OK, we have 1 percent of the homeless covered; let’s get to the rest. The other 99 percent are America’s poorest people. Almost all are disabled, compromising their competitiveness in the marketplace. They have brain injuries (about 50 percent of men), PTSD, addictions and other mental and physical health problems. Most come from families hammered by dysfunction.
Am I saying that grinding, painful poverty ought to be a “lifestyle?” No, I’m saying the poor should not be seen as the “problem” and that their living conditions will continue to be a problem, in nearly direct proportion to our societal incompetence. Above all, street people ought to be seen as human beings—just like you and me.
If affirming people on the streets, with kindness and material support, creates an obstacle to addressing systemic injustice, I invite Bagwell to make that case.
Outraged parent speaks up
Re “Pay day” (Newslines, by Meredith J. Cooper, March 24):
As an attorney and parent of a Pleasant Valley High School graduate, I was outraged that Chico Unified School District officials squandered [hundreds of thousands of dollars] attempting to withhold unquestionable public records to conceal their nefarious actions. The administration owed the community a fiduciary duty to keep their conduct above the law rather than circumventing it.
With the heightened awareness of these abuses nationally, how can CUSD officials claim they didn’t know the law? Judge Roberts’ ruling emphasized the district’s outrageous conduct by imposing a substantial 20 percent penalty atop the statutory fees she awarded the prevailing party. One wonders whether district leaders bothered to disclose at meetings the fees they were incurring out of the public coffers to perpetuate this obfuscation of transparency, as well as their liability when they conceivably lost?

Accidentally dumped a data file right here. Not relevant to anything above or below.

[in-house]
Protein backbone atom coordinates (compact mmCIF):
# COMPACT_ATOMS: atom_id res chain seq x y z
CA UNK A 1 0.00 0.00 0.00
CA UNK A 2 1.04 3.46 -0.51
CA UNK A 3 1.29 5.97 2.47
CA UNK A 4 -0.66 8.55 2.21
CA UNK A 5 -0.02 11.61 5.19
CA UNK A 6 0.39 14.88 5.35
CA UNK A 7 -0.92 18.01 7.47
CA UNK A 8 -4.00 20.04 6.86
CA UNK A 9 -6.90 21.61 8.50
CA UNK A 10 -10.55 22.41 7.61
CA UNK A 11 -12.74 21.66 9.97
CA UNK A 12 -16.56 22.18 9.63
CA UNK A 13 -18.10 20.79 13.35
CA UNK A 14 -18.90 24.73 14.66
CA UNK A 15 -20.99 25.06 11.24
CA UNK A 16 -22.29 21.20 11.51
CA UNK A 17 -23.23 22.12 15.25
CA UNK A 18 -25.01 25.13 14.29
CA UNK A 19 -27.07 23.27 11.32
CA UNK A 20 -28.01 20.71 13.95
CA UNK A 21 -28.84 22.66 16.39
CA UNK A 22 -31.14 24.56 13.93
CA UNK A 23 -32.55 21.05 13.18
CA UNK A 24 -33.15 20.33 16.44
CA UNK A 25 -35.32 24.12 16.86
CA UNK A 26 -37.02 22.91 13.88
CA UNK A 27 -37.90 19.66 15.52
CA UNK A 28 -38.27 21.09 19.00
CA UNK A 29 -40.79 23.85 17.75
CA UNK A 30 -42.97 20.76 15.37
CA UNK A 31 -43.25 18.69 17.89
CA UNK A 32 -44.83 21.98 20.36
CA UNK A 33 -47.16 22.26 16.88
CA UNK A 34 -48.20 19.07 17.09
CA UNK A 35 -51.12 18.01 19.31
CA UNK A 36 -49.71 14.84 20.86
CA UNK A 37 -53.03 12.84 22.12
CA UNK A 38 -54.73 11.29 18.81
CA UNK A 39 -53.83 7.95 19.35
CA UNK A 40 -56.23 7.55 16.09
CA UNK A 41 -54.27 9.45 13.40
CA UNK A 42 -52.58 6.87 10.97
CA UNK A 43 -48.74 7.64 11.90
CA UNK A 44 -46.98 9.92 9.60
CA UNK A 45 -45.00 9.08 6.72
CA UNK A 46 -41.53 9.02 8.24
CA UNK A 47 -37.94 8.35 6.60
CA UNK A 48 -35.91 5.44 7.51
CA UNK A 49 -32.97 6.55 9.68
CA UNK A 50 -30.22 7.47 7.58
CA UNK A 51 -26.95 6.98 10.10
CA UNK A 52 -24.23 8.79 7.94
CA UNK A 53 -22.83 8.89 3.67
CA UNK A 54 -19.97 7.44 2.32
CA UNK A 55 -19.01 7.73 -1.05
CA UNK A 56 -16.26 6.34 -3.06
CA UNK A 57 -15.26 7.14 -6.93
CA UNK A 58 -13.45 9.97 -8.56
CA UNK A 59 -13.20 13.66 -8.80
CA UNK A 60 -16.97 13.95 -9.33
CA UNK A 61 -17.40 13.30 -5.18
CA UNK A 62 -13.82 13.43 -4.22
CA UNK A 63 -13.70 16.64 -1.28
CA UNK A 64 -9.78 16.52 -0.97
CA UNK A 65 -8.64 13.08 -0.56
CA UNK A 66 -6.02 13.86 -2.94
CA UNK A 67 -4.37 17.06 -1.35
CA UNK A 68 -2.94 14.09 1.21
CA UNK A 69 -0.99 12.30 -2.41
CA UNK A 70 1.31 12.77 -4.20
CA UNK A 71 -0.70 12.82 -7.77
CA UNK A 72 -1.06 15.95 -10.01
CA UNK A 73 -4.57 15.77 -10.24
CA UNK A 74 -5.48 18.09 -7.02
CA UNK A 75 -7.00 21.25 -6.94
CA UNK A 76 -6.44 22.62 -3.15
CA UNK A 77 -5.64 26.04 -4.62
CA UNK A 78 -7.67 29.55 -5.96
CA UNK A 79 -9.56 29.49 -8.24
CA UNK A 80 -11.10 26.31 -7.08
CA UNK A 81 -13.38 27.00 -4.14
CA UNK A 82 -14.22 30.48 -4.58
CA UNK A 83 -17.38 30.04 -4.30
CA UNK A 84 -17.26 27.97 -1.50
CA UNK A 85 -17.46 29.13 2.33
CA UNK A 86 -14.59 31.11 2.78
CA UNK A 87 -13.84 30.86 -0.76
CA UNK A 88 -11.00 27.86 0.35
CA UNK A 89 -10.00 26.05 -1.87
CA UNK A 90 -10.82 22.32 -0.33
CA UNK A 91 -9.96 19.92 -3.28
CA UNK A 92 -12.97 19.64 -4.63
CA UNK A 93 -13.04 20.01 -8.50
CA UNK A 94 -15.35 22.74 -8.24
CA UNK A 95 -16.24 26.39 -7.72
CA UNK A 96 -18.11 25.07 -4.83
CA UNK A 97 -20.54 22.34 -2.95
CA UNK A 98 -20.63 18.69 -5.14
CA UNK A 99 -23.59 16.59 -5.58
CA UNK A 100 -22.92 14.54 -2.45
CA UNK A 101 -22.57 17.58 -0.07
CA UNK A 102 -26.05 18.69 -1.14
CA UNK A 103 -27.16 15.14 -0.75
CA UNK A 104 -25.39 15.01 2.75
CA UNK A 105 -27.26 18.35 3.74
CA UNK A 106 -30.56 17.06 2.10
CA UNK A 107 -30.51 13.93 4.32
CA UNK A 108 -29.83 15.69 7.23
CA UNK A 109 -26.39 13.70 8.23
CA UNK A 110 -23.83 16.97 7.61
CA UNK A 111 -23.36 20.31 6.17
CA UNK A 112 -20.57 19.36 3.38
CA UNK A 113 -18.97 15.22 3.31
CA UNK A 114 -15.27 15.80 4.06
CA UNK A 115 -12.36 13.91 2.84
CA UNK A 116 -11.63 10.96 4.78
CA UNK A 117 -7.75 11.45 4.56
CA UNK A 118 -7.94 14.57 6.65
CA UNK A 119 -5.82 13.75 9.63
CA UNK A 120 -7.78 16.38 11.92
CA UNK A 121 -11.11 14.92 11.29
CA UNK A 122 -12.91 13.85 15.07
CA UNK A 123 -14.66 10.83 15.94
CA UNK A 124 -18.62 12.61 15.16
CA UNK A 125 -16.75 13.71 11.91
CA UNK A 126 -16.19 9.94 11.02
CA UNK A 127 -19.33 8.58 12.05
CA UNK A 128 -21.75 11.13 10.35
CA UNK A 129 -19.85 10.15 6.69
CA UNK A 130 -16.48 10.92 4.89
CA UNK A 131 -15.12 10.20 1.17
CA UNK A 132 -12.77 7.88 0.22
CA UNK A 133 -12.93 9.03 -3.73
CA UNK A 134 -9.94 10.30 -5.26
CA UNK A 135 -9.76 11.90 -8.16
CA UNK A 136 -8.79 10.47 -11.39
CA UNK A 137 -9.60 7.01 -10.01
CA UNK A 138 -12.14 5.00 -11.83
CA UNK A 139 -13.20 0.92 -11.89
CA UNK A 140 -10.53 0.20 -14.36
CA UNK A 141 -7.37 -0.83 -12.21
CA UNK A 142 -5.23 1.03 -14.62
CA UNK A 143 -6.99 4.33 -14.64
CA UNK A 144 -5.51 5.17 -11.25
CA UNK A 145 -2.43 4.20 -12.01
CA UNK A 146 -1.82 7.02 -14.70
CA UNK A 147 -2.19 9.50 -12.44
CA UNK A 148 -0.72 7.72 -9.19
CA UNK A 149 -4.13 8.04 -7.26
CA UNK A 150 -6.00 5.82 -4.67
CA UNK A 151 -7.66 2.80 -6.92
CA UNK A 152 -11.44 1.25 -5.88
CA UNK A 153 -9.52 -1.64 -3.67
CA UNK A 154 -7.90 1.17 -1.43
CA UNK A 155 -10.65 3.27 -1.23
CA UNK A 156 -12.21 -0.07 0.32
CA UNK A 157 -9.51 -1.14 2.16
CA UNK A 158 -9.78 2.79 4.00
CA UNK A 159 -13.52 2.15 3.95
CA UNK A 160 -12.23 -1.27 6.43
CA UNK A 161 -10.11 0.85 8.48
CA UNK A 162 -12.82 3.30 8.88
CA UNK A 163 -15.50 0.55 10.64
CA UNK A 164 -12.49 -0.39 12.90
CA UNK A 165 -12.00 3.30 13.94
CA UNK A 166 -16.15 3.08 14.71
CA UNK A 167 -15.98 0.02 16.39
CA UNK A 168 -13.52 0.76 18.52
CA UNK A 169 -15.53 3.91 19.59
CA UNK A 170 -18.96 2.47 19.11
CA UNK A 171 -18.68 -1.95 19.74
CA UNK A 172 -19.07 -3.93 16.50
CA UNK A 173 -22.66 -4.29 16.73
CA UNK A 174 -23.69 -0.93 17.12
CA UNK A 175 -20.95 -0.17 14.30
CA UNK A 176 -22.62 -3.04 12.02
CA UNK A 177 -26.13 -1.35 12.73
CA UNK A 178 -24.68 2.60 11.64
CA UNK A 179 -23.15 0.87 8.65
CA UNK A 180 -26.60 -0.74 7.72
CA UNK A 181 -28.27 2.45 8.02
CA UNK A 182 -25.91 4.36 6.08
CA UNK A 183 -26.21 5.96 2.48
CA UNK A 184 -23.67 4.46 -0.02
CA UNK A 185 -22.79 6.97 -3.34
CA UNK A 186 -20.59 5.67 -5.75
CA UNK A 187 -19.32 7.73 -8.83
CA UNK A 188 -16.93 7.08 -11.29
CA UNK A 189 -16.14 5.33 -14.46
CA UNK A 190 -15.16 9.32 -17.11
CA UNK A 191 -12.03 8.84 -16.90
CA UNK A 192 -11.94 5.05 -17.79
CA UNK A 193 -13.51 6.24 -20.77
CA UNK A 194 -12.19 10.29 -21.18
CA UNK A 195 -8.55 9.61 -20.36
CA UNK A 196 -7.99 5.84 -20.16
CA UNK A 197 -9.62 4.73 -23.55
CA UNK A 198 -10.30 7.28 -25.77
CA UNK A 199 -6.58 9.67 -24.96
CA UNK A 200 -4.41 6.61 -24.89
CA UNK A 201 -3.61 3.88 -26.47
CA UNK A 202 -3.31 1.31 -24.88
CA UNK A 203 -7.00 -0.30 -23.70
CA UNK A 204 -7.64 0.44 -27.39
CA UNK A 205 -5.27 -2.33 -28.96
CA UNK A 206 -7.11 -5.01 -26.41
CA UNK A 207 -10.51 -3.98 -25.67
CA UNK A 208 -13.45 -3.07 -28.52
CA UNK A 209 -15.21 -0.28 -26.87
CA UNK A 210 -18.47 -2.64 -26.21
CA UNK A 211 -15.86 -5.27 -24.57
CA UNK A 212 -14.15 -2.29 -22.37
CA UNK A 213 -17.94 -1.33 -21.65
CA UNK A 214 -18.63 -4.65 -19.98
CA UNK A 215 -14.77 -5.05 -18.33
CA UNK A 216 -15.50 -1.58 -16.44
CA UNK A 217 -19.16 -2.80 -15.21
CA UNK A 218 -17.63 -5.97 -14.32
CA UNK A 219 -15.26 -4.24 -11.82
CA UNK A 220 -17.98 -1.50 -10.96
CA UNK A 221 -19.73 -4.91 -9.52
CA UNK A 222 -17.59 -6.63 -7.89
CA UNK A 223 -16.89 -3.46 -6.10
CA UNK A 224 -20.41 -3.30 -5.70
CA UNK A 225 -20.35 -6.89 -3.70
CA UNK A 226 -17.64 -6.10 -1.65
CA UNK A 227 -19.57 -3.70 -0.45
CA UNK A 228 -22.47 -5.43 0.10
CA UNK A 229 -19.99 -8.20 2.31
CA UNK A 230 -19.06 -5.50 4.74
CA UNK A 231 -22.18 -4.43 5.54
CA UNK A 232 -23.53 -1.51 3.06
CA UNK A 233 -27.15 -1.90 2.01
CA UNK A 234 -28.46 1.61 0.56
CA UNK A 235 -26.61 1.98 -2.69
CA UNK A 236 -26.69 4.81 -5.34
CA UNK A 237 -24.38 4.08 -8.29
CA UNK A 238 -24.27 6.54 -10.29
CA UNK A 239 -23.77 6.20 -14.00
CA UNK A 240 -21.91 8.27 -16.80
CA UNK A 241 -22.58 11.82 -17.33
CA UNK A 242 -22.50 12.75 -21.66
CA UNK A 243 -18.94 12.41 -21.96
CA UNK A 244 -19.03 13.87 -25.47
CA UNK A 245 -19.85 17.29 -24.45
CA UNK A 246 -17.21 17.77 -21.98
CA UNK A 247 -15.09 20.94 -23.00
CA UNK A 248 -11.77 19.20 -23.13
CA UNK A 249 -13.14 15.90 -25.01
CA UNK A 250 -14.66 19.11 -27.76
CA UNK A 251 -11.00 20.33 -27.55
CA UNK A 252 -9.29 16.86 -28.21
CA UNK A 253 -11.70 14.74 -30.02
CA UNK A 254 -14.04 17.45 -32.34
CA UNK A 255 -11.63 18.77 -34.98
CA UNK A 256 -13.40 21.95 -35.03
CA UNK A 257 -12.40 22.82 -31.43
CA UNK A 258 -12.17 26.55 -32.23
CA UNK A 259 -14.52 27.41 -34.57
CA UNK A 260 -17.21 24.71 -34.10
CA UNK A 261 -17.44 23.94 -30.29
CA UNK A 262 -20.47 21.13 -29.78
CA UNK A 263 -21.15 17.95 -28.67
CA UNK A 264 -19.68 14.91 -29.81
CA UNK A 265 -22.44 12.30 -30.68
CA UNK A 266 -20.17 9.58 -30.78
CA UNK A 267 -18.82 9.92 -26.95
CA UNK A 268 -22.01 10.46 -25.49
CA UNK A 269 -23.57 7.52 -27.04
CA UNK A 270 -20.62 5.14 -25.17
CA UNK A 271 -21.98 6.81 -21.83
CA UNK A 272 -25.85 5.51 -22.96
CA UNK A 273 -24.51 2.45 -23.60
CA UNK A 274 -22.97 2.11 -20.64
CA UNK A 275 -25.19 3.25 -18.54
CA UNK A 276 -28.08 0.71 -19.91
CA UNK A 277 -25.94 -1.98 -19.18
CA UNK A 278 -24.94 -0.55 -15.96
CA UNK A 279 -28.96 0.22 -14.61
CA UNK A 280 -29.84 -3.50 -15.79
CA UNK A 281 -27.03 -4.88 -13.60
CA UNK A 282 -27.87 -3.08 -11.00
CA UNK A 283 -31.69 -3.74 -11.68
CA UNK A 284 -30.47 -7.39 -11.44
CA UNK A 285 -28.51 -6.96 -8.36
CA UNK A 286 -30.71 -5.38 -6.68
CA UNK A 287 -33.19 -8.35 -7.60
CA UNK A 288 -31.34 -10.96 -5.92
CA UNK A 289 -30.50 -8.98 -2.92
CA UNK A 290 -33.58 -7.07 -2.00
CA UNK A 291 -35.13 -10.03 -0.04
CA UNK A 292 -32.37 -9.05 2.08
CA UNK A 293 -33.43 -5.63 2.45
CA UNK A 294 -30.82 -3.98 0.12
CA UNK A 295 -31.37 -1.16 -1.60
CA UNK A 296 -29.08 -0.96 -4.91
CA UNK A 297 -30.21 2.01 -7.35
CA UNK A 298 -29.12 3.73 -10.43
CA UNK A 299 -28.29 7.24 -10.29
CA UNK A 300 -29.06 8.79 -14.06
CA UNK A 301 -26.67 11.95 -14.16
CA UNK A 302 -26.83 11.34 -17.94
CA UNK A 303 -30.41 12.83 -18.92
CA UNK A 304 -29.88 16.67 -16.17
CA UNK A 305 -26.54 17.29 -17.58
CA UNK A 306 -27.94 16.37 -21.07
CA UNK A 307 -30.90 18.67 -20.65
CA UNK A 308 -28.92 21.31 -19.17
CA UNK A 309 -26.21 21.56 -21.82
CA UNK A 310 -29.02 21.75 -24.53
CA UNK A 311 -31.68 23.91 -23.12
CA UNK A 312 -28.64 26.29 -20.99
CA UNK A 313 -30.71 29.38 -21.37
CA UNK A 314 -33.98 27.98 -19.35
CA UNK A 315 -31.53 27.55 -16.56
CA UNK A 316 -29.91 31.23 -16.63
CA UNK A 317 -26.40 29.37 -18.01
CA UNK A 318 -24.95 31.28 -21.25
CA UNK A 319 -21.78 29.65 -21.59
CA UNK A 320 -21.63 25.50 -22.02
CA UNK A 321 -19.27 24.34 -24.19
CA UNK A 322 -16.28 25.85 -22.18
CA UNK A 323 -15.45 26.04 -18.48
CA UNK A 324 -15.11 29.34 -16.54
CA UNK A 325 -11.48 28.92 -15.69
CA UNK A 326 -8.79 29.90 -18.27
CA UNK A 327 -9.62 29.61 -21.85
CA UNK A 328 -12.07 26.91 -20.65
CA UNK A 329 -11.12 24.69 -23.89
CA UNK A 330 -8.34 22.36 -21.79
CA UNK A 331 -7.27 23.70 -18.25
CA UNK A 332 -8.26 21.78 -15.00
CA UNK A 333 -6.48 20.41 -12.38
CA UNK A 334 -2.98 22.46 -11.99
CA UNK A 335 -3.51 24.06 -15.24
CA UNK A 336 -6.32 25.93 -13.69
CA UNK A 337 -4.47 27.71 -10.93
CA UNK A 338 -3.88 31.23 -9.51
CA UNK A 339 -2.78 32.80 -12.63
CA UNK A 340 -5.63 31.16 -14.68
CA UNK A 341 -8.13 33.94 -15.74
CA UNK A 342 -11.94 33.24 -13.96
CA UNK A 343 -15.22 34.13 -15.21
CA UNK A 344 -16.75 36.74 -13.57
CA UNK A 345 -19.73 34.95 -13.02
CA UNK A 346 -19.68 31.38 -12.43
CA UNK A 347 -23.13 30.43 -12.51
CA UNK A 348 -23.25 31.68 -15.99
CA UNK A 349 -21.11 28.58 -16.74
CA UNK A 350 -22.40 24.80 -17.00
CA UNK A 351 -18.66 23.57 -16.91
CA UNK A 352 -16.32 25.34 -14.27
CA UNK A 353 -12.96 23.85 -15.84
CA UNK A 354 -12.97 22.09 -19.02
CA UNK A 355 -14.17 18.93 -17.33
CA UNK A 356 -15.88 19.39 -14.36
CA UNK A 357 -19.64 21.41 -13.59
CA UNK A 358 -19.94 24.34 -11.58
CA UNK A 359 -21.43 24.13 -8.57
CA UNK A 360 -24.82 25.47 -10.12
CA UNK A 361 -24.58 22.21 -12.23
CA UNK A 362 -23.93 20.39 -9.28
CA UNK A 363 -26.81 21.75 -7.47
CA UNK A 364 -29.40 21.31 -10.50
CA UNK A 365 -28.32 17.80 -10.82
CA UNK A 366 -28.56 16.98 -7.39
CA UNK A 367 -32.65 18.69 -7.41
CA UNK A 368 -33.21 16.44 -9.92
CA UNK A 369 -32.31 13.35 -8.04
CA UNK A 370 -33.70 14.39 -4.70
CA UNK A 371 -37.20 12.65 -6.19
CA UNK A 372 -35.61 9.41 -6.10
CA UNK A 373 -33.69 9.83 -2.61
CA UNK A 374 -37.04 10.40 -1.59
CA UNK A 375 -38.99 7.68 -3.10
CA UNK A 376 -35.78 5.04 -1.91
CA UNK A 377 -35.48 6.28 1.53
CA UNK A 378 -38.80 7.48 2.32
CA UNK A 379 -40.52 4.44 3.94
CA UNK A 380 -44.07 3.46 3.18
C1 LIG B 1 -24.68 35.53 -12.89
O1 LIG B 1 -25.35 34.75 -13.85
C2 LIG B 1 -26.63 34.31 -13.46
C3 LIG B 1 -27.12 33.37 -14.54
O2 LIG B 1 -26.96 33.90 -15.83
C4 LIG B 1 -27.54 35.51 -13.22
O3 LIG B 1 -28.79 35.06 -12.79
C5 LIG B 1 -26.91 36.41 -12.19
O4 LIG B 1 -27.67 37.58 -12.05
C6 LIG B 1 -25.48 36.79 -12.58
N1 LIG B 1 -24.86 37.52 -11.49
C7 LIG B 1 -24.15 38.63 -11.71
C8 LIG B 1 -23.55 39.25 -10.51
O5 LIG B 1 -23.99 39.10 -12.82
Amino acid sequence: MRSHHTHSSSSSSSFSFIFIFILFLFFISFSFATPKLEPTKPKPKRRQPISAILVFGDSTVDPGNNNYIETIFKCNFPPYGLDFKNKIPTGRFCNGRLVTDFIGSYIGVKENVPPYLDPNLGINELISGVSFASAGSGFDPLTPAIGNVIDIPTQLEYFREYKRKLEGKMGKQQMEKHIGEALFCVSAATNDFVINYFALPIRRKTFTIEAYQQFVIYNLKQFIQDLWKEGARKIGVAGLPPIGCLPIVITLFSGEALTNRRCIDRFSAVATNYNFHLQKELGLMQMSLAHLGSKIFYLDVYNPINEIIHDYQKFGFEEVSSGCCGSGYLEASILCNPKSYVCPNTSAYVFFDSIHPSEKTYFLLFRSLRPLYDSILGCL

I commend Judge Roberts’ brave analysis and judgment. If CUSD officials used “private email” in a misguided attempt to avoid owning up to them as public records, or if any reveal more despicable actions, I would certainly expect to swiftly see more heads roll, resignations submitted, as well as a change in their legal counsel.
Kenneth S. Atterman
‘Follow the money’
Folks in the Santa Ynez Valley, over 600 miles from Doug LaMalfa’s congressional district, can’t understand why he sponsored a bill in Congress to take 1,400 acres out of the voters’ hands and into the Chumash Indian gaming reservation?
Follow the money.
In his current run for Congress, about half of the 20 top contributors to LaMalfa’s campaign are Indian gambling interests. And, 80 percent of his money comes from outside the 1st district. If you find this hard to believe, go to www.opensecrets.org. It has a complete breakdown of who is funding LaMalfa’s campaign.
Go figure. When you have money, you can buy anything. Even your very own congressman.